Though a light drizzle was falling, I decided today was not going to be the lazy day. Maybe tomorrow, depending on the weather and how I feel. I'll figure it out then.
Today instead turned into reconnoiter-Prague-Castle day. The castle is fairly close to the hotel as the crow flies, but the crow doesn't have to walk up the hill. Cabs can take you there, but that wouldn't be in the walking spirit of this trip, so with a pause for a quick lunch, in the early afternoon I walked the streets and switchback to the castle.
Along the way, I finally found myself at the front door of the church in some of my first Prague photos. It proved to be the St. Nicholas Church, a baroque wonder. The first version of the church came online in the late thirteenth century. In the middle of the eighteenth century, a rebuilding project incorporated a Roman rotunda from the nearby church of St. Wenceslas.
The combination of the baroque architecture and the rotunda is quite stunning.
Every aspect of this place was highly decorated, frequently with images of saints and bishops and other clergy or people of significance; I could not identify them all. The ceiling was simpler than Italian church ceilings but still cool.
The side chapels were consistently lovely as well, as you can see in this shot that includes two
and in this image of one of them.
I particularly liked the tombs under a few of the side chapel altars, such as this one.
The rear of the church wasn't too shabby.
Nor was this pulpit.
Maybe Bill and I need a pair of these for PT company meetings.
Nah, probably not.
The main altar was heavy on St. Nick and lighter on Jesus than I had expected.
As I walked around and examined the paintings and statues, once again the new-old nature of Prague became very clear. Most of items were more recent than a quick glance might suggest, no doubt due to rebuilding after damage from time and/or wars.
Prague is a city always reinventing itself, in dialog with itself, melding the fading and sometimes destroyed past with the present to create a new, always changing version of itself.
In this church, if you climbed a winding staircase to the gallery, you could see the ten original old paintings that it still contains. Signs dated all of them from 1672 to 1674, but nothing said who painted them. I found them generally good but no more. Most moving, to me, was this Pieta.
On the way up to the castle, I got a good, close look at some roofs for the first time. It was interesting to see that whether the tiles were flat or curved varied, at least in this area, from house to house, not neighborhood to neighborhood, as I'd thought I'd previously observed in other areas.
The views from beside the castle were spectacular. As a young American woman leading some friends up the street said, "And here's where it gets breathtaking."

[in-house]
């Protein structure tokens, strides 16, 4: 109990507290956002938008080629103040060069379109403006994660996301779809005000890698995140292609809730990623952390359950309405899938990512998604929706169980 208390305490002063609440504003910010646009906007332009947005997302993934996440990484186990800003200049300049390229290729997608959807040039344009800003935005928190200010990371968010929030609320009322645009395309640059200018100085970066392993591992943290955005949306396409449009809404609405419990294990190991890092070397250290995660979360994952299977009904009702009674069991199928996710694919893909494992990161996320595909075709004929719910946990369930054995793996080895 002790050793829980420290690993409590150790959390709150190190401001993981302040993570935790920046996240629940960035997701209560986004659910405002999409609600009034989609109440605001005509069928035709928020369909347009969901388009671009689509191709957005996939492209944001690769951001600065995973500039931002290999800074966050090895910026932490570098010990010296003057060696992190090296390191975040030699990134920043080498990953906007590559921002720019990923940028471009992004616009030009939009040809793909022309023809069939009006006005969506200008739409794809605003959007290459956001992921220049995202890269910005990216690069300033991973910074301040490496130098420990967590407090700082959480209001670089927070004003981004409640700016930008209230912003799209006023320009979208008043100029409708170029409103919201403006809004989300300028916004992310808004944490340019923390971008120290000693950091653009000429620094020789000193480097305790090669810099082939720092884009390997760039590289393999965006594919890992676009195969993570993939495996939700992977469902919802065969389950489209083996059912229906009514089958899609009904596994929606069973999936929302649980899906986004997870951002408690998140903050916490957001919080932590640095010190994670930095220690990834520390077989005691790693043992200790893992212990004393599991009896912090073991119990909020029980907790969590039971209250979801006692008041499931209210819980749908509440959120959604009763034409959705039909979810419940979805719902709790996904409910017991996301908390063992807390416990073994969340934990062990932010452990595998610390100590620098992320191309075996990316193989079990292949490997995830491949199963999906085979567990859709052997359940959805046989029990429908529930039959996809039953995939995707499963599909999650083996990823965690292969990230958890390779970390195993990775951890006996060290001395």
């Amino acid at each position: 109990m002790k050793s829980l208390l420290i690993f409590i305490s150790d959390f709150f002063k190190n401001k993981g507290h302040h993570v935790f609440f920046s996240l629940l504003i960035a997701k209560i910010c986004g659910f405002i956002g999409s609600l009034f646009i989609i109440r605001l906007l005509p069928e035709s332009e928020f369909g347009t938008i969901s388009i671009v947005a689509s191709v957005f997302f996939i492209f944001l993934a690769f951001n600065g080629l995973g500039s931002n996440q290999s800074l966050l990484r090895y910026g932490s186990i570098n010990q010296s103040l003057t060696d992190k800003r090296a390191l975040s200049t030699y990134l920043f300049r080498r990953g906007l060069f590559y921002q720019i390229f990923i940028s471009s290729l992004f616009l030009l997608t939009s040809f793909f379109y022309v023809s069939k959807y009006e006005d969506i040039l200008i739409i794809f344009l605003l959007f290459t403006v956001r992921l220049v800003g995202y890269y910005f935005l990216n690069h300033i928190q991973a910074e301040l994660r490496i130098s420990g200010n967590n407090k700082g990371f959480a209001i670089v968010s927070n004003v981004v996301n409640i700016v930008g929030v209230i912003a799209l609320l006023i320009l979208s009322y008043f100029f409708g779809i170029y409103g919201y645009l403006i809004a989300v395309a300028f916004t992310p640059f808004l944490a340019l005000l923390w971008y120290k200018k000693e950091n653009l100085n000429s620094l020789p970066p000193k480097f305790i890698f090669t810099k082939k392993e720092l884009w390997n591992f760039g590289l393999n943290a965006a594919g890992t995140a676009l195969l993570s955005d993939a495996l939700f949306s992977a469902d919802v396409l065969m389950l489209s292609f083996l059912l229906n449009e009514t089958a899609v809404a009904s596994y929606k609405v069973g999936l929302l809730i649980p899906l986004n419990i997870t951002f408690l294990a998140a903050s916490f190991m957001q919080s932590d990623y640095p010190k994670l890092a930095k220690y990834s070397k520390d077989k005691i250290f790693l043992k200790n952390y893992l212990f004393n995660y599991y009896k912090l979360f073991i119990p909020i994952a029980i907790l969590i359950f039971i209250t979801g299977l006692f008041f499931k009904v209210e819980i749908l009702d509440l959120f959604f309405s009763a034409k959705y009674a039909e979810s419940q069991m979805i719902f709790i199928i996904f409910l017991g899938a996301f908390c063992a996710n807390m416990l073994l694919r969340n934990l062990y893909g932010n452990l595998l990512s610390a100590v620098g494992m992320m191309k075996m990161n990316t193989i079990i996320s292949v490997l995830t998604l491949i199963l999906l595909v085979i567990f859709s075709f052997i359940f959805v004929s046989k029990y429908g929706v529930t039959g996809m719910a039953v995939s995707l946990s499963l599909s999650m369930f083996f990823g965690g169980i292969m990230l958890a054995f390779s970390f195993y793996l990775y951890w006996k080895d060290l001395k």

People were everywhere, enjoying the day despite the occasional drizzle and the cold, staring at the castle, walking, talking, playing, laughing, thinking, in groups and alone, all united by the desire to see this set of national treasures. A cellist (far away in this photo) filled the square with lovely music.
As if they were alone in the world, a man petted and stroked a dog who had eyes only for him, and then stopped, straightened, and stared into the distance as if a ghost had called his name, the dog waiting patiently beside him.
Inside the castle grounds, the gothic St. Vitus' Cathedral towered over everything.
Up close, it was more impressive and more lovely.
Today was reconnoitering day, so I did not buy any castle tickets. That meant I could enter St. Vitus but had to stay in a small area. I'll go back, probably on Monday, but even this glimpse inside made clear that this was a serious gothic church.
I assume I'll have more for you then on this lovely old building.
Outside, I wandered over a bridge across a deer moat.
I have a freakish inability to remember plant names, but I still sometimes enjoy strolling through gardens, so I wandered the castle gardens today.
They were not ornate, but they were well tended and lovely--and they had signs identifying quite a few of the trees, which I very much appreciated. I was particularly interested in this dawn redwood, a tree, the sign explained, that was once thought to be extinct until discovered in Sichuan in 1941. An American expedition in 1949 gathered seeds there and distributed them to many leading botanical gardens. This tree is from one of those seeds.
The walk uphill brought me in on one side of the grounds, so I naturally descended via the stairs on the other side. Here's the view uphill at about a third of the way down.
The view in the other direction.
Taking a different path back to the hotel, I couldn't resist stopping by the John Lennon Wall, which is on a wall of the Anglo-American University.
As you can tell, many of the contributions have nothing to do with Lennon, and from the way some of my fellow visitors were talking, not all of them knew or cared much about him.
Some, though, did, and I did, and that was more than enough for me.
The Lennon contribution in the middle of the above photo is clear. To the left of it, midway down the picture, are these lines:
THE UNDERTOW'S A BLESSINGI don't know who wrote that, or even if someone wrote it for this wall, but I like it.
AND OUR BRUISES BLOOM LIKE WORKS OF ART
This image with lyrics from "Because" also was lovely, particularly from a bit of a distance.
On an entirely mundane note, Prague stores offer Lays chips with grilled bacon!
They were, predictably, yummy.